I came out onto New Bond Street.  The office door was wedged between the manicured shopfronts of Smythson, where SamCam (the last Prime Minister’s wife) is said to work, and an exclusive gentleman’s clothier.  The street was lined with monstrous sleek black cars, some purring, contentedly exhaling their oxides of carbon (mon-, the poison, and di-, the greenhouse gas) as chauffeurs awaited their shoppers slaking unquenchable material thirsts.  It was warm and the light was beginning to fade.  I completed a text to Isabelle making a witticism about sore Achilles’ tendons, and there he was: Indian, bearded round face, intense, standing slightly too close and addressing me with quiet urgency.

“Sir.  You have the troubles but they will soon pass.  This I know, this I can see.”

‘He’s right.’  I thought.  Then: ‘but true of most people most of the time.  This I too can see’.  He was scrutinising me, bright brown eyes flicking over my face.

“You will have the great success but there is a man who hates you, says nice things but wishes you the ill.  Do you know this man?”  I shook my head.  “You have had troubles.  Write down your troubles.”  He proffered a small and battered organiser with loose-leafed, square-lined pages.  It looked recycled.  I reflected on my troubles and wrote the word ‘cheated’ on the grey paper.  It seemed to sum things up.

“Sir, might I ask you, how many children you have?  Daughter, son?  You are married, yes?  Your wife’s name?”  He was scribbling on a scrap of paper in the organiser, tore off a part, screwed it up and placed it into my palm, closing my fingers around it. His hands were soft and warm.  Two ladies of middle-eastern appearance swept from Smythson to the hurriedly opened rear door of a Rolls.  It opened backwards; old-fashioned.

“Two daughters” I wondered why I told him. “Wife, Anne.”  No need for details.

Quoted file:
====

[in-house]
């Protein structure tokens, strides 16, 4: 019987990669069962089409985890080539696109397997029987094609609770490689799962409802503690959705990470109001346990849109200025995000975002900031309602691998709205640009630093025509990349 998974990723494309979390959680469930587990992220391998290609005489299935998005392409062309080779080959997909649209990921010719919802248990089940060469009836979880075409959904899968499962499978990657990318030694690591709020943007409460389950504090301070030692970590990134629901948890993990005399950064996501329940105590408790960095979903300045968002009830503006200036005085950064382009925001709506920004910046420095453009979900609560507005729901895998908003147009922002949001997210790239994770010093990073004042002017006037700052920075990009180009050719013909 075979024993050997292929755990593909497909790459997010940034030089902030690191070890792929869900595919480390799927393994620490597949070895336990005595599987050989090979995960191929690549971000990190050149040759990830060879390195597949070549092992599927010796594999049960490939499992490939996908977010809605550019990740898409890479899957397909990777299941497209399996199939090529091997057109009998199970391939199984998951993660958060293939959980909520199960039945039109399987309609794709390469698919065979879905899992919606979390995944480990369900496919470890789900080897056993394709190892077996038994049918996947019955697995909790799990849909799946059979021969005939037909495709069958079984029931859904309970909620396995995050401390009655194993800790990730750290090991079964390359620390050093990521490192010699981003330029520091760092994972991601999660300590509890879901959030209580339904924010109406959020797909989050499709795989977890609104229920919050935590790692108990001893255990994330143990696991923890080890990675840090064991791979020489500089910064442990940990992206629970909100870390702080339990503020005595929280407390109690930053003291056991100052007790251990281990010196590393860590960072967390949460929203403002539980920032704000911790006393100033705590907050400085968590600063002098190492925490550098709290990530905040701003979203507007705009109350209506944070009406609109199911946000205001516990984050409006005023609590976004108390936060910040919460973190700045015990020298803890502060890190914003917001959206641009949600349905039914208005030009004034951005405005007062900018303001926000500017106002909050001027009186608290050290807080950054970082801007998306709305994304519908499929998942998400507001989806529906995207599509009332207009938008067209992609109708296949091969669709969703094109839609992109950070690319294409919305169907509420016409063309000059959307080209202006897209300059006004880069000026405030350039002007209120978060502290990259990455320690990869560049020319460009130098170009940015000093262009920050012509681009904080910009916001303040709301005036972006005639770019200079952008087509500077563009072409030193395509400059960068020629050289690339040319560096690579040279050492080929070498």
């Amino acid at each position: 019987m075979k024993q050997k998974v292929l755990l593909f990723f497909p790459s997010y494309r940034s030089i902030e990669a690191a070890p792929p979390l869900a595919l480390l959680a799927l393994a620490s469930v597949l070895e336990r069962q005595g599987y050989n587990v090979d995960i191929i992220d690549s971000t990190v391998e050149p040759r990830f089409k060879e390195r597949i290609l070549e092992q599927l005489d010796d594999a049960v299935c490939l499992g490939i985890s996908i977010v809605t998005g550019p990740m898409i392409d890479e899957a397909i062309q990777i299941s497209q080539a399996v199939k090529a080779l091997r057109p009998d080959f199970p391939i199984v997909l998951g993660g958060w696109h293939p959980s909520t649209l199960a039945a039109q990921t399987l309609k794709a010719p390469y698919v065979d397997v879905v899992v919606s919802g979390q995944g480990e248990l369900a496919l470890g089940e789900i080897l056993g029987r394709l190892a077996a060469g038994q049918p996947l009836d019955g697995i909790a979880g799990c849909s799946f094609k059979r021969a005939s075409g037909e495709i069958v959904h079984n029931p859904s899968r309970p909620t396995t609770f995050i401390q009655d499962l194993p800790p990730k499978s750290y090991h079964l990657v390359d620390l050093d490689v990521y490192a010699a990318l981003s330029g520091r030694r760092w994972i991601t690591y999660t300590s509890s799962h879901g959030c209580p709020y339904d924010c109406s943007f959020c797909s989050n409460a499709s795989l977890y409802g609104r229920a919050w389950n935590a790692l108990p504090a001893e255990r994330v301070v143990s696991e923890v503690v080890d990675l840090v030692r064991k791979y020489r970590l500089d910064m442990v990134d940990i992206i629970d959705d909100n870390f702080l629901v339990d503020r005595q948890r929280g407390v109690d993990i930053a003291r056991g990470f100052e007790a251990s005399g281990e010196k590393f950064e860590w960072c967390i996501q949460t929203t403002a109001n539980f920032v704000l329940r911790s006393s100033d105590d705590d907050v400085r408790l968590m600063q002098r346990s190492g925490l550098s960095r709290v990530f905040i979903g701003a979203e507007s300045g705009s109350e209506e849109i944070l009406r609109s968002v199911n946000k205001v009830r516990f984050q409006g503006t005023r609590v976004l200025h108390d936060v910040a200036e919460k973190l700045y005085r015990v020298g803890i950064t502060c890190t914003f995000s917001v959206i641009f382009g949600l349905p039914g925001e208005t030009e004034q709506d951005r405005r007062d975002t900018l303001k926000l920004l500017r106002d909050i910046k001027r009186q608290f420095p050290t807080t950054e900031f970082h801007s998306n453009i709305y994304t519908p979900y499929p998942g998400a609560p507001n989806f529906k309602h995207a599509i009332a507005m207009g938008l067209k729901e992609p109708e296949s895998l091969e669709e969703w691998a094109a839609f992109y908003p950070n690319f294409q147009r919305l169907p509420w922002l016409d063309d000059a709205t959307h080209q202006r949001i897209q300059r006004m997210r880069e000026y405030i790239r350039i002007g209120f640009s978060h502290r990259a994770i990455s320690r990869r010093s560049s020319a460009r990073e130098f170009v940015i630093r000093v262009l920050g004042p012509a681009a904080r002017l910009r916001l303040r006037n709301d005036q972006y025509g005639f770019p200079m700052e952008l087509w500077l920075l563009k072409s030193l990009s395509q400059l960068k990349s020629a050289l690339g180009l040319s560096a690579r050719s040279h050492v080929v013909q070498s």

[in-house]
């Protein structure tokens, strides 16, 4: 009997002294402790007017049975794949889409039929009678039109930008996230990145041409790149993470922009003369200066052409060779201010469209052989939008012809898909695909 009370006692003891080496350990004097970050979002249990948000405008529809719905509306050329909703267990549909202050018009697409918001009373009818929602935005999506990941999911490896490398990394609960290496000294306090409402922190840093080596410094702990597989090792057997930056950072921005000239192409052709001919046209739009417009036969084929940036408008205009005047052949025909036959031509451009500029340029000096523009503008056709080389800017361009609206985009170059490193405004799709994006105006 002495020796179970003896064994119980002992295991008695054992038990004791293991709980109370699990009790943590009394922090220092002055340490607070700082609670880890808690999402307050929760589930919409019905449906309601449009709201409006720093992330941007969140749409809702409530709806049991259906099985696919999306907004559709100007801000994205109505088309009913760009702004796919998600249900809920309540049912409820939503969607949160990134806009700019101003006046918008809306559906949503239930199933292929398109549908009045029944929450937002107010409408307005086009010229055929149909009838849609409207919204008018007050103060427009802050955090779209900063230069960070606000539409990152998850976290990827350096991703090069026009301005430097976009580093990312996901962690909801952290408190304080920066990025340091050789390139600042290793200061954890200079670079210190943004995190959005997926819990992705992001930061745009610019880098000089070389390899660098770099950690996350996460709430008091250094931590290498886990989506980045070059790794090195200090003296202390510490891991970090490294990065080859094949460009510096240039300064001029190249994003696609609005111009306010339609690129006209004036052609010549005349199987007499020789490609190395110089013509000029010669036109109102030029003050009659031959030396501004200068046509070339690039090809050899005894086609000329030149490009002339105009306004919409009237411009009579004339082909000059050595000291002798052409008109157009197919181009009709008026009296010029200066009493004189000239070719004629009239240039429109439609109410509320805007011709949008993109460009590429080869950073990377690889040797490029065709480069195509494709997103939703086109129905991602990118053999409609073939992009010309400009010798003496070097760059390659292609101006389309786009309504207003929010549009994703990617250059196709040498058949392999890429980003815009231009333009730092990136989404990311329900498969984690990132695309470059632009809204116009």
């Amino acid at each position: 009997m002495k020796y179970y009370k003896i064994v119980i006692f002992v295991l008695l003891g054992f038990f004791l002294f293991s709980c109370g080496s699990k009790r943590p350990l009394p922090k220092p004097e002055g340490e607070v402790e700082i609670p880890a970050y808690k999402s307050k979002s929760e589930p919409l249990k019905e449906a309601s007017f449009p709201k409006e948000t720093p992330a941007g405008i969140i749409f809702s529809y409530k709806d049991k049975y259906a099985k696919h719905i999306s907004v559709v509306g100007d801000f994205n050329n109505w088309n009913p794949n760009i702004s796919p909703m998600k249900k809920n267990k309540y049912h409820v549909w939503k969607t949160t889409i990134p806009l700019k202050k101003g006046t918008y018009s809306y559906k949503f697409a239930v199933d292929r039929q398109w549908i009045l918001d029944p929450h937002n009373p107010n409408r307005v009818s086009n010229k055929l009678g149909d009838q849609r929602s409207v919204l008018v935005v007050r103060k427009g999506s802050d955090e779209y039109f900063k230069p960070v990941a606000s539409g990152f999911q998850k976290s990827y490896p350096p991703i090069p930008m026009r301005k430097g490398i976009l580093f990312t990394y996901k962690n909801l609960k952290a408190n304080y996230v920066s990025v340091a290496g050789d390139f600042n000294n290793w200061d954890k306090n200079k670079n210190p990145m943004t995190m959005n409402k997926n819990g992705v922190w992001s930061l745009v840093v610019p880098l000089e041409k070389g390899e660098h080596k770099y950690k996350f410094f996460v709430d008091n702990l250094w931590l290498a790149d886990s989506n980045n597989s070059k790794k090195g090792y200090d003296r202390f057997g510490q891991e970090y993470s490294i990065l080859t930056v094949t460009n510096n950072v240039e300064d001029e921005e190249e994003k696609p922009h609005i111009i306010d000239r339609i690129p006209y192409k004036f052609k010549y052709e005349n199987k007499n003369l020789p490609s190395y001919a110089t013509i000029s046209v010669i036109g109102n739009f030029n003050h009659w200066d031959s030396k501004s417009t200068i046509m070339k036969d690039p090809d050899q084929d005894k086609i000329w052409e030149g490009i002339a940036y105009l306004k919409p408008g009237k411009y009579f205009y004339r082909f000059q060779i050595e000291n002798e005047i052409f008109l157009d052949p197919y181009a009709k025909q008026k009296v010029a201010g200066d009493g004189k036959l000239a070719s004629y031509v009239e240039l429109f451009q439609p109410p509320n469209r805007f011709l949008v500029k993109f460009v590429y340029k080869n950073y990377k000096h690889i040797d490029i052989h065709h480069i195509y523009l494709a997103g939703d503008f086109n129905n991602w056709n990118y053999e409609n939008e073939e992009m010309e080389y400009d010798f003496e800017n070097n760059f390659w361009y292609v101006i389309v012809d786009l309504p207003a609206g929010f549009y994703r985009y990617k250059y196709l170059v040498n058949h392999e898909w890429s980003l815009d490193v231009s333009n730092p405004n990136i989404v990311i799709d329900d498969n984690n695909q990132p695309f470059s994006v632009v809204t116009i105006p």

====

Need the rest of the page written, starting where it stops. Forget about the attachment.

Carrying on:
“Sir, tell me your greatest wish”  he was writing again, holding the organiser balanced on his left hand.  I thought for a while.  The Rolls had whispered away, to be replaced by something noisier, low-slung and Italian. A slinky young woman in a short skirt emerged with skilful, parallel-legged decorum. She knew she was beautiful.

“I want my family to be happy and healthy” I said, virtuously.

“Sir, blow on that piece of paper, touch it to your forehead Sir.”  I did so, with an unnecessary flourish.  Somehow I knew my next act was to open the screwed-up scrap and read his scribbles.  I did so, and saw written there:

2D 0S Anne

Two daughters, zero sons.  Anne was spelled correctly, with the ‘e’.  His quick eyes flicked to mine again. 

“Sir, how old are you, which month were you born?” His voice was low, intimate.  He handed me his second screwed up piece if paper.  March, I said, 57.  I nearly lied, thinking ‘identity theft’.

“You must be careful driving the car.  You are very fortunate but must be careful driving on the Saturday”

“I don’t have a car.”  Gotcha.  He ignored me. 

“How much you want give me?” he asked, writing again.  “I am holy man, yogi.” He paused to hold his beard between index finger and thumb, as if this proved it.  “Poor people give this”  he pointed at the number 20.  “middle people give this, and rich people give this.” 100 and 200. 

“I’m not going to give you any money” I said, wishing I had made it clear earlier, when it had first occurred to me. 

“You must be very careful driving Saturday” he repeated.  “Put the paper here.  Throw it here.” He held the organiser out, open at a page with some scrappily handwritten letters and numbers on it.  I dropped the small ball of paper onto it as he watched closely; he handed it back.  Unbidden, I opened it, and written there were

3   57

My birthday is in March and I am 57 years old.  “The man who hates you, who wishes you the bad, his name it starts with J.  Does this mean anything? Do you know now who?”

“I’m not going to pay you anything”

“I am holy man, yogi” he said again, stroking his beard.  “Do you know anyone with the name starting with the J?”

I grabbed his hand and shook it.  “Thank you.  I have to go now.  Dinner with someone” I lied, and set off briskly between the swish shops and the gleaming coachwork towards the underground station.  I heard him call something after me, but could not make out the words.   I’m going to take extra care when driving on a Saturday, though.